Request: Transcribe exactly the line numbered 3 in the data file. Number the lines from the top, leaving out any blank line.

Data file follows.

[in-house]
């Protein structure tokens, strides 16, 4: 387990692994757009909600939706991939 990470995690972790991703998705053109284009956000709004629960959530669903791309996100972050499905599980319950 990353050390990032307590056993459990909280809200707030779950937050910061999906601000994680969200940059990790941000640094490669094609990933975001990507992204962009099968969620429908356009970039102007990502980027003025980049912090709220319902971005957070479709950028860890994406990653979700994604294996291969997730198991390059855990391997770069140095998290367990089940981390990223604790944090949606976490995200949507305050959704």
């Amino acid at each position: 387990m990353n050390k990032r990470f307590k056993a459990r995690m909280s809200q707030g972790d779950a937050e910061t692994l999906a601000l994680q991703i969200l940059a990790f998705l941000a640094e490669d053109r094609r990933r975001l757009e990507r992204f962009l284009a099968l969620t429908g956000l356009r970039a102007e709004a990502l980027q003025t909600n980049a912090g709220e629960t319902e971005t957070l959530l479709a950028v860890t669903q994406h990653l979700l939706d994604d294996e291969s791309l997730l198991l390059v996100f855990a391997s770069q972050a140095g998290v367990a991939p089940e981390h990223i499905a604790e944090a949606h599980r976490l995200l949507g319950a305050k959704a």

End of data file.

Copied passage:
């Amino acid at each position: 387990m990353n050390k990032r990470f307590k056993a459990r995690m909280s809200q707030g972790d779950a937050e910061t692994l999906a601000l994680q991703i969200l940059a990790f998705l941000a640094e490669d053109r094609r990933r975001l757009e990507r992204f962009l284009a099968l969620t429908g956000l356009r970039a102007e709004a990502l980027q003025t909600n980049a912090g709220e629960t319902e971005t957070l959530l479709a950028v860890t669903q994406h990653l979700l939706d994604d294996e291969s791309l997730l198991l390059v996100f855990a391997s770069q972050a140095g998290v367990a991939p089940e981390h990223i499905a604790e944090a949606h599980r976490l995200l949507g319950a305050k959704a």